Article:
EdSource

In just three years, California’s class size reduction program in kindergarten through the 3rd grade has unraveled at a rapid rate, and continues to do so.

California’s 30 largest school districts—which educate nearly 2 million students—are facing multiple stresses tied to the economic crisis at a state and national level, threatening their ability to provide a quality education to California’s children, according to a new EdSource report.

Parent advocates and district staff have worked hard during the past 10 years to make San Francisco Unified’s school lunches healthier despite tough budgetary times. This occasional paper describes step-by-step how these advocates transformed the district’s approach to food, the challenges they faced, and what is still left to be done.

As state education leaders consider whether to seek a waiver from the most onerous provisions of the federal No Child Left Behind, they are also proposing a “comprehensive review” of the state’s accountability system put in place in 1999.The State Board of Education will start discussing what an updated state accountability system might look like  at its meeting in Sacramento today.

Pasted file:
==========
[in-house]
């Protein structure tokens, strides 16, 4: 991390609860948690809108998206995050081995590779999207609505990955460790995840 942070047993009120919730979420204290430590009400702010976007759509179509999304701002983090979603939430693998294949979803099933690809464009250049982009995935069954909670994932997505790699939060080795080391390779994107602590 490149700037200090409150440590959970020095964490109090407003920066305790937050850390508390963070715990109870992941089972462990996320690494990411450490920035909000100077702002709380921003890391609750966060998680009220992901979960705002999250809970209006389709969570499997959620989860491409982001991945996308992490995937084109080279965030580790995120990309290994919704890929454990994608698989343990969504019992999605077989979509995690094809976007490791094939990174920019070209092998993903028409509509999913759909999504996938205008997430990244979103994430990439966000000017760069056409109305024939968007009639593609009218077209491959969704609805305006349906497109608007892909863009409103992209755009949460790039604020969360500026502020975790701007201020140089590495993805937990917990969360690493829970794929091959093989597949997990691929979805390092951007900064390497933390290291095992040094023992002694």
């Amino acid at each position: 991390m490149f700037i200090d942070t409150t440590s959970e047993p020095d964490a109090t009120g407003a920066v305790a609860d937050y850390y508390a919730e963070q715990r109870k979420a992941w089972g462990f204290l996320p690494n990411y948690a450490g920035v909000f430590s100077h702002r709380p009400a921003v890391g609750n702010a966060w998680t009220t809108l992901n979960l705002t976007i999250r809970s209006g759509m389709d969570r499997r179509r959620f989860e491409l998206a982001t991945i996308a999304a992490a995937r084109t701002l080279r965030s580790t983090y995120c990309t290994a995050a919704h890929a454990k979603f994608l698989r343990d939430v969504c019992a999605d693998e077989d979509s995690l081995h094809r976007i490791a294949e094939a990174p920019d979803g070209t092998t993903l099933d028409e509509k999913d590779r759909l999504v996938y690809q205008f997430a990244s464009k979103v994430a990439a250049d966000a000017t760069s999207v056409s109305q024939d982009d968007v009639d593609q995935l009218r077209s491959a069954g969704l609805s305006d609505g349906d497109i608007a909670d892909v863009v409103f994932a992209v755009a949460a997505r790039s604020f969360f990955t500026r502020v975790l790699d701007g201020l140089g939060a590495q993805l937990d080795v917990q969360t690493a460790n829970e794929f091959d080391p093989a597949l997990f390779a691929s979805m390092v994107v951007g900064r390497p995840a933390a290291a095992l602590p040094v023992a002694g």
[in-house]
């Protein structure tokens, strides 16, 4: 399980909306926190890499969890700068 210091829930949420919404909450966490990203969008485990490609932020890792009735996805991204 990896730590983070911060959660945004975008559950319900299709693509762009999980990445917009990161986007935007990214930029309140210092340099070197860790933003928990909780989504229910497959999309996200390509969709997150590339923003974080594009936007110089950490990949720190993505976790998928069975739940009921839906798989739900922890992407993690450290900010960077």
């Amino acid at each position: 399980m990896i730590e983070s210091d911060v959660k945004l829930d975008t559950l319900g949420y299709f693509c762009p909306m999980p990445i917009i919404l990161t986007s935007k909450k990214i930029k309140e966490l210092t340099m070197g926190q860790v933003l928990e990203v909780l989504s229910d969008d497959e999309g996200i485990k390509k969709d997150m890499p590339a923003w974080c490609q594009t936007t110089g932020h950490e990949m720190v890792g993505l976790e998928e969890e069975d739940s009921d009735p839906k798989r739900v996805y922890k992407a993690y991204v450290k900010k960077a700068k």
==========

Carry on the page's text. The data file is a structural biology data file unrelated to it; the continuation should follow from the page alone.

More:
California’s 30 largest school districts—which educate nearly 2 million students—are facing multiple stresses tied to the economic crisis at a state and national level, threatening their ability to provide a quality education to California’s children, according to a new EdSource report.

Hundreds of groups working on behalf of children’s issues in California are coming together for the first time to pool their collective influence to shape child-friendly policies in the state.

Some California colleges are helping struggling math students complete all the math they need in a single yearlong course, instead of requiring them to take the usual sequence of courses that can take years to complete and that many never finish.

The release last month of “value-added” rankings of New York City teachers based on student test scores, a practice pioneered by the Los Angeles Times in the summer of 2010, has once again raised pointed questions about whether the rankings of individual teachers should be published by the media.

StudentsFirst, the newest entrant into the California school reform landscape, has 170,000 members in California, according to its founder Michelle Rhee, the former Washington D.C. schools chief and wife of Sacramento Mayor Kevin Johnson.

A UC Davis study has found that the rise in childhood obesity rates in California is slowing, which researchers think may be the outcome of improved nutrition and physical fitness programs in the state’s public schools.